Nino Cais

 

Nino Cais presents us with two series of collages and two ready-made sculptures. The first series,made in 2009, is scrapped from a repertoire of fashion magazines published in the 1970s. These are magazines that teach one how to knit and thus they reproduce images of families as idealized at the time. The models, in their vast majority, children and women in the roles of house wives and mothers are displayed in Nino Cais´ collages always with their faces covered, that is, defaced.

 

Such index of depersonalization -- one is not talking about any particular woman, but of asocial role that is fully embraced (authenticated) by the publication -- serves a double function. At the same time in which it reveals some widely known and accepted ideology for women and for relations within the family, it also reveals how much of it is oppressive: because personal identity is effaced in favor of a role, one cannot recognise the individuality of each figure, just its social role.

 

The much talked about “happy suburban life” is, with a simple gesture from the artist, forever transformed. Although the beauty of these images should be instantly recognised, the strong contrast of colors and textures, hint at something counterfeit and decidedly false. This series of collages, which makes use of many images from the same magazine to scramble up one single image, calls attention to photographic manipulation. Something that today has been granted legitimacy and become automated with the use of programs such as Photoshop.

The second, more recent, series of collages, Théâtre Français, uses imagens from french theater magazines of the beginning of the XX century. Actors and actresses appear wearing the costumes used in plays they were starring on. The scene is archetypal of photography at the time showing a rather bland background in which the image of the “person” becomes central. Sometimes, one glimpses at role playing: the figures in these pictures are intentionally posing to be photographed.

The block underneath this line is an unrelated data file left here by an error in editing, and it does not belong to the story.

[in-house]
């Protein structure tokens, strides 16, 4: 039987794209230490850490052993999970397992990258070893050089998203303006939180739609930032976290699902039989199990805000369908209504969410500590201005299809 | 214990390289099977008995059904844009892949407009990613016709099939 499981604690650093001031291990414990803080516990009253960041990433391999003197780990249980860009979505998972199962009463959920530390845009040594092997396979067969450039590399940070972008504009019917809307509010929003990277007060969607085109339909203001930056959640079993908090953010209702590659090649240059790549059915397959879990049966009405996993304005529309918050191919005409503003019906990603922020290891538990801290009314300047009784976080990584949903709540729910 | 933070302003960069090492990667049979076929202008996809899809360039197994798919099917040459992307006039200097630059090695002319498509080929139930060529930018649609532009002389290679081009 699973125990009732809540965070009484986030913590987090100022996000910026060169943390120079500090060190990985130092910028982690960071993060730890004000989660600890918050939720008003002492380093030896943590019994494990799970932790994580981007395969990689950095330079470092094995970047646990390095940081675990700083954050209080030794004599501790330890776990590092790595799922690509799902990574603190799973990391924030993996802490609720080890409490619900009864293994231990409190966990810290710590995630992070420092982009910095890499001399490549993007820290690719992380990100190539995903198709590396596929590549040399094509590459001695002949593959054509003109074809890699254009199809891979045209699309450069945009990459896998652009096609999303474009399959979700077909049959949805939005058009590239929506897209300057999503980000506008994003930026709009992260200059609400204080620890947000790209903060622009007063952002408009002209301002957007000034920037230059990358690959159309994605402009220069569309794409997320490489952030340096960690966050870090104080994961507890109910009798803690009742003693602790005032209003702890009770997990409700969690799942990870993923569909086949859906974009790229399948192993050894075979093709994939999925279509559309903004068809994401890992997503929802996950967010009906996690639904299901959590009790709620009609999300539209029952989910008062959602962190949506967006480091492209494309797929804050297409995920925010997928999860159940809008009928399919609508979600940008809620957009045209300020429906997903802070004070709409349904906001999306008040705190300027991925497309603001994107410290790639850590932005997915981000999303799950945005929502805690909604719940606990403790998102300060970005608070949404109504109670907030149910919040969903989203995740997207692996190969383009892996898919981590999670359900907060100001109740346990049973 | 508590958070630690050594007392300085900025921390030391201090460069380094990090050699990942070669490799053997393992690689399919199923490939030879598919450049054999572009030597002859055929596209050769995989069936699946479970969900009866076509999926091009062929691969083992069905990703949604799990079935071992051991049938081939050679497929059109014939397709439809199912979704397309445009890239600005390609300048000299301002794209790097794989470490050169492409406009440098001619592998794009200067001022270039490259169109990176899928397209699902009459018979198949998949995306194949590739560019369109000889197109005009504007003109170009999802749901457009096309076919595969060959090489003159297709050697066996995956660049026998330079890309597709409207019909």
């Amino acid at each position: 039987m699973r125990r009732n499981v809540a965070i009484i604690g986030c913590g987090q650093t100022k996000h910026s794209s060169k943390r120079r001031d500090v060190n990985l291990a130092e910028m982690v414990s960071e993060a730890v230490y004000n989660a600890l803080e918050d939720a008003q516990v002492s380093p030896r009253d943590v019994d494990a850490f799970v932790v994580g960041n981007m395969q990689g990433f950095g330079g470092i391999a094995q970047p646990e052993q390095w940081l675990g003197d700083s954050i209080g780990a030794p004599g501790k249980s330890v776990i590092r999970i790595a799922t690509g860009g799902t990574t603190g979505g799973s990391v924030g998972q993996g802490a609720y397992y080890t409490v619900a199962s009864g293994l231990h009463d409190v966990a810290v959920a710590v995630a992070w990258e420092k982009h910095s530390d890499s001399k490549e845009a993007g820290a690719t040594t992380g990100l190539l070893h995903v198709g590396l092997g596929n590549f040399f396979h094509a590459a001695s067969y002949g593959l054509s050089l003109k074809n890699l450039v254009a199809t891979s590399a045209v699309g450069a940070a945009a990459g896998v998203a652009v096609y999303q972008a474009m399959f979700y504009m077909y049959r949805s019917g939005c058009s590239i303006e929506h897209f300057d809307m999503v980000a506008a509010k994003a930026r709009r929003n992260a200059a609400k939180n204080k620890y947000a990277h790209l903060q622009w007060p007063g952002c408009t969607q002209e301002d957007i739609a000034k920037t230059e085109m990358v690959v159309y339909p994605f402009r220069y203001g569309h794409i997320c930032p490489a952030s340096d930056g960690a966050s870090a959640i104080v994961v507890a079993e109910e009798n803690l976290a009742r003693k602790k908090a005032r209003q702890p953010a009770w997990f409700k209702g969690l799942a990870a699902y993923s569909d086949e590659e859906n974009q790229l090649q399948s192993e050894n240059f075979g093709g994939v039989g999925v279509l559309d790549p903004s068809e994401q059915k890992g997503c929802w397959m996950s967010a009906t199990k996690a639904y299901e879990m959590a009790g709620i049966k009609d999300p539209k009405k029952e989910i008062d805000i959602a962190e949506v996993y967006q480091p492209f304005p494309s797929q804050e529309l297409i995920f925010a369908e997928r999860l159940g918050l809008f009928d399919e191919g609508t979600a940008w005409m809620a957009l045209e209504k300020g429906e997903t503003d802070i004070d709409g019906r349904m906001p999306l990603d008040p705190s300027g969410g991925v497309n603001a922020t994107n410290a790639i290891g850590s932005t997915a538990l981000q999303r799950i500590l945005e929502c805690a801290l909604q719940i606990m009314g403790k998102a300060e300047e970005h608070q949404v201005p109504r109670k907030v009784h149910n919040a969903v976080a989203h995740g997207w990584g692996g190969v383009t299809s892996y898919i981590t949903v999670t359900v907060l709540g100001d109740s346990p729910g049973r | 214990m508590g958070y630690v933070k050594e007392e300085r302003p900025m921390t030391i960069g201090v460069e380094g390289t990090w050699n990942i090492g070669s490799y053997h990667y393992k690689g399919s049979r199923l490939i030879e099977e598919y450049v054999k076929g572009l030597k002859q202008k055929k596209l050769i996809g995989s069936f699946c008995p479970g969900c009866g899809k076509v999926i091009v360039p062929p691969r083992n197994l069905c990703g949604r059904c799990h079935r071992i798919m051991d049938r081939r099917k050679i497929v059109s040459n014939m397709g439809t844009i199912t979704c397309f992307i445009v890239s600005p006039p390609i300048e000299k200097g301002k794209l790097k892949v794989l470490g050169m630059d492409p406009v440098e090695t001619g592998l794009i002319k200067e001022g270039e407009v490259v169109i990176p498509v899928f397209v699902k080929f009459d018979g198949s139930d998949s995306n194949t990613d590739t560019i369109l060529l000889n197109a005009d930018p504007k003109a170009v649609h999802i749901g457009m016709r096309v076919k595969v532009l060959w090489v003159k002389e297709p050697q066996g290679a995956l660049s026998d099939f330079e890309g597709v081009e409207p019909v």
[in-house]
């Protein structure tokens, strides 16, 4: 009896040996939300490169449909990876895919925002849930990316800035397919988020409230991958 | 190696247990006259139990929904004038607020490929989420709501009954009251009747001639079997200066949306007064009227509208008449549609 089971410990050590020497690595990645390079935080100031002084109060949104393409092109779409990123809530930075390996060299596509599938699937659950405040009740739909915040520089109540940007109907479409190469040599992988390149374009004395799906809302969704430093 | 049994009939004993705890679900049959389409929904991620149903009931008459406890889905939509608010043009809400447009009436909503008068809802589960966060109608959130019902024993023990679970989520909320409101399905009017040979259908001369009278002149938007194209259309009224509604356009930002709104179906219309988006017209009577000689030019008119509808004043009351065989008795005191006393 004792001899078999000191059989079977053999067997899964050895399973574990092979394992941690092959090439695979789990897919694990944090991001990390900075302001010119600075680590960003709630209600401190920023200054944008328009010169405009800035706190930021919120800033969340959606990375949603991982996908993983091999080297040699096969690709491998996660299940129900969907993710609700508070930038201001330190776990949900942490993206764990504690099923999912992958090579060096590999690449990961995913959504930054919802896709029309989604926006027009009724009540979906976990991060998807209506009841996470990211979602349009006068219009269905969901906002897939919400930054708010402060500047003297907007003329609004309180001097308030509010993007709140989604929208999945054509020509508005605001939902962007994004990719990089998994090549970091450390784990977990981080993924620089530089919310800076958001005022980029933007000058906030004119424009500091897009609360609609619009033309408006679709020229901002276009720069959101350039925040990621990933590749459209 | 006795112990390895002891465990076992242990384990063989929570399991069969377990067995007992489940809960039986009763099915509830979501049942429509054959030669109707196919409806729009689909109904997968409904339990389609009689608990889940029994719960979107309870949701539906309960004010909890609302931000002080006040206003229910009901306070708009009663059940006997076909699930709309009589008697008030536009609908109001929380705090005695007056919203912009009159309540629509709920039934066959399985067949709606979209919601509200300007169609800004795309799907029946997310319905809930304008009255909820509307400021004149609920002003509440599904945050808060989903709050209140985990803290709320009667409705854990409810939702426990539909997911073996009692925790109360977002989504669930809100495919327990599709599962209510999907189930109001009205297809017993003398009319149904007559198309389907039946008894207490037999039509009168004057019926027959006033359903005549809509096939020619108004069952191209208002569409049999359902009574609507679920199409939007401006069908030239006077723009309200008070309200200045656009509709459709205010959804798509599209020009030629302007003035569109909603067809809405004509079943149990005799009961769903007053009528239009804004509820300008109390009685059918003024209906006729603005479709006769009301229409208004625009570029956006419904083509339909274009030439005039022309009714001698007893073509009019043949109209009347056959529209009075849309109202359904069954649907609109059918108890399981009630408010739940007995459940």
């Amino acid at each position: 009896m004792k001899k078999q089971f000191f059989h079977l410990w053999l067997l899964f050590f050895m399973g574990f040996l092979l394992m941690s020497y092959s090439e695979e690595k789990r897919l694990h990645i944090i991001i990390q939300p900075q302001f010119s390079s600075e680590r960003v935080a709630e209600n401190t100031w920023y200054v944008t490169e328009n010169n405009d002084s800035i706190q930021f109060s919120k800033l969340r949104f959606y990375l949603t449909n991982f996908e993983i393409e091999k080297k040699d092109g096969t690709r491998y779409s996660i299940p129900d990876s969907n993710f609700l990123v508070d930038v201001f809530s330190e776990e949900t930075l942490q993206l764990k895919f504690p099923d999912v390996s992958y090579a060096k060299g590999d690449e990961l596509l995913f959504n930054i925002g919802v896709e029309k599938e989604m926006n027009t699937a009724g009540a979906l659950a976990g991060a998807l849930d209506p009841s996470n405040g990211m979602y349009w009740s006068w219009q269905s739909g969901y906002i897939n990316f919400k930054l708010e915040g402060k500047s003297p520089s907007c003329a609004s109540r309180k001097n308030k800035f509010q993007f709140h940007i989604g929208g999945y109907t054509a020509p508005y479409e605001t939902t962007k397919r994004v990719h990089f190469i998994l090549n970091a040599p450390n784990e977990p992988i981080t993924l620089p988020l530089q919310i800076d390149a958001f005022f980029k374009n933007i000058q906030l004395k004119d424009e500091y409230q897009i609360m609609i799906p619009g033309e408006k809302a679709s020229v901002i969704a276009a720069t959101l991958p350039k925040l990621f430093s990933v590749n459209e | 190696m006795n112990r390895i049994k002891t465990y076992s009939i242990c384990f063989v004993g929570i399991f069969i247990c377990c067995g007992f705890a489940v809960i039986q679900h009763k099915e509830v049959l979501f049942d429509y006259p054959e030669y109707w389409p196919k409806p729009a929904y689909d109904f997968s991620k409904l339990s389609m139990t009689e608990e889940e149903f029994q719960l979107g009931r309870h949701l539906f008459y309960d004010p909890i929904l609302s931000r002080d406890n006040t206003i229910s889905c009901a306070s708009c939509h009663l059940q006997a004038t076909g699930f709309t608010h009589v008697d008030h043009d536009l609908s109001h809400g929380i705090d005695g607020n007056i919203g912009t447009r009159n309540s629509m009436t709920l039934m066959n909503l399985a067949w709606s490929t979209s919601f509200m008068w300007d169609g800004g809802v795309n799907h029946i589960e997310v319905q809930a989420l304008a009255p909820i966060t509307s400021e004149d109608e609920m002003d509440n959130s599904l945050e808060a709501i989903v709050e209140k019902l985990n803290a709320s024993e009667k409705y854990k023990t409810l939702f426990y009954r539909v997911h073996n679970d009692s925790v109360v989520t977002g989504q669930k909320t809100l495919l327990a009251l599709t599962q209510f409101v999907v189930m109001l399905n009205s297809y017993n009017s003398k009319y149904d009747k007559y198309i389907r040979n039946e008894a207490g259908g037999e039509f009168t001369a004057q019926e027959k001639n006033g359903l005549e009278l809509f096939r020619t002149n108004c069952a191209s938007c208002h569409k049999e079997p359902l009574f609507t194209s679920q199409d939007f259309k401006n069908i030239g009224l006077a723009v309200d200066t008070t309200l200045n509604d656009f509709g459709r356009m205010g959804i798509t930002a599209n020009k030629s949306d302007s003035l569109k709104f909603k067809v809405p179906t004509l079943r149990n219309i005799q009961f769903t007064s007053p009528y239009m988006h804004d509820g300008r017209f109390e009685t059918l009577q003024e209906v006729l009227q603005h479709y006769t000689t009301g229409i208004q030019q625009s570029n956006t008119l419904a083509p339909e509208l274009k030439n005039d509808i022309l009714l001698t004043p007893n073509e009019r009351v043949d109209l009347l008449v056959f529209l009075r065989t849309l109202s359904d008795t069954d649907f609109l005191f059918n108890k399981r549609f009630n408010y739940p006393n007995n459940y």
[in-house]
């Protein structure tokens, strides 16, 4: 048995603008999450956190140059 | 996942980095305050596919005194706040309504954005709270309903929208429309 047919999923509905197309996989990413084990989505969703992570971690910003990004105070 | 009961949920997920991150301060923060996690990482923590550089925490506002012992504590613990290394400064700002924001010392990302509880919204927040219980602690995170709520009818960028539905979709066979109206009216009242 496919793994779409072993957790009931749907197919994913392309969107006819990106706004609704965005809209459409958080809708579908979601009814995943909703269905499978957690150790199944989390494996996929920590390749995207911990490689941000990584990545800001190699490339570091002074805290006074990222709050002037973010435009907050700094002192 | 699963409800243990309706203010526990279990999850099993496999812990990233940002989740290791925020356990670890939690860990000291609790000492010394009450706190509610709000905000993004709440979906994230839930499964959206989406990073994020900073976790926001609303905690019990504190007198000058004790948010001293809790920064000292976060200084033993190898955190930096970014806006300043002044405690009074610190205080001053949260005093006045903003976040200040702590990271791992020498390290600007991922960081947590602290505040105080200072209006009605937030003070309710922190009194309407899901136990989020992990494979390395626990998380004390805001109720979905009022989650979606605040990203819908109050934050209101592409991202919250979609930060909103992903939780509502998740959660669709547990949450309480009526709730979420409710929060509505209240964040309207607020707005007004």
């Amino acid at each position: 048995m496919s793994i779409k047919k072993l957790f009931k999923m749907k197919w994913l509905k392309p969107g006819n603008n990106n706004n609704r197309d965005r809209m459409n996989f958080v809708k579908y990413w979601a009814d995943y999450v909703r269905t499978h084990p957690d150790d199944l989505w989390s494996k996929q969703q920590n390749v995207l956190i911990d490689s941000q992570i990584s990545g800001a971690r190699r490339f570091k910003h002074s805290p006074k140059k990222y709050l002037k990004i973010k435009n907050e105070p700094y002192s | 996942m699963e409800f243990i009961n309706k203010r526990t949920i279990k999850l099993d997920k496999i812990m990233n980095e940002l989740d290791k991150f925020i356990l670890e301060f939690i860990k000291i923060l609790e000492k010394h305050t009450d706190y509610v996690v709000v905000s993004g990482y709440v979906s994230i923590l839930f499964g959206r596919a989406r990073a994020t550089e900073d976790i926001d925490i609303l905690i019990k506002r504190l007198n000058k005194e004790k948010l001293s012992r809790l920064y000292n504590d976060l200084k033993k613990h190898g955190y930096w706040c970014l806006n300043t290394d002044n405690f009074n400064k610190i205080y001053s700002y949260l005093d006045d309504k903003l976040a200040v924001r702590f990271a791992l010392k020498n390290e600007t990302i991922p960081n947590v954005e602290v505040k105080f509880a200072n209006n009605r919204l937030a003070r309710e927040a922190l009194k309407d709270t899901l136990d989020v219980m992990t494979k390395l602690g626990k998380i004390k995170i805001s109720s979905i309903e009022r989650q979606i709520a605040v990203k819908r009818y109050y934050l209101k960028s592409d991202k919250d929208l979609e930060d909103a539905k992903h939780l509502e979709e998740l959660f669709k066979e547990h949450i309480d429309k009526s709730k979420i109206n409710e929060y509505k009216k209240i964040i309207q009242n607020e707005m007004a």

As with the previous series of collages, Nino´s intervention concentrates on the faces of the people he chose to present.  Cuts, with small colorful supporting structures, are created by the artist until these become masks worn by these historical figures. Thus, their faces get altered, becoming tumescent disguises that are both deformed and frightening.

 

The world of the theater,literally called upon in this series, also explicits some of the notions which are central to Nino Cais´ collages such as the idea of what representation is( programmed acting, in contrast to ingenuity or spontaneity), character (as in a deliberate construction of a type, something that differs from personal identity), masks (as social clothing), narrative, drama, comedy and tragedy (as previously accorded scripts ready to be acted out). As a background theme, the strong de-naturalization of these images, serves to reinforce their nature as role playing, scripted acting. The artist´s intervention, which literally pierces through the image, acts as if backstage came forward into the stage. Such act, not without violence, breaks with the script of the spectacle.

 

Much like Lucio Fontana´scut canvases, Nino reminds us, his interventions create a new layer of meaning that explodes unpredictably and thus re-signifies the whole of the work. 


In the scratched images, such explosion of new meanings works differently. The image is not pierced but erased: their faces are scratched, grated until identity is completely erased.The wiped out spaces turn into vacant lots, sites that have once been occupied by many but which now do not belong to anyone. Thus an indefinite fog at the borders of what we know was a face is created.

 

These collages from Nino bring back the classic idea of life as a stage. And they do so from a very specific repertoire: imagens published in magazines. Because these were published some time ago, today they serve as documents to be peeked at by modern audiences as portraits of an era.

 

The works of these two artists from different generations and inclinations, share a common interest for trivial, disposable images that, in their nature, seem to become irrelevant the day immediately after their publication. Hudinilson Jr. and Nino Cais give these images a second go which is much more problematic and tight. Each of these artists revealing hidden vocations, latent content that, at first, have been deemed dormant.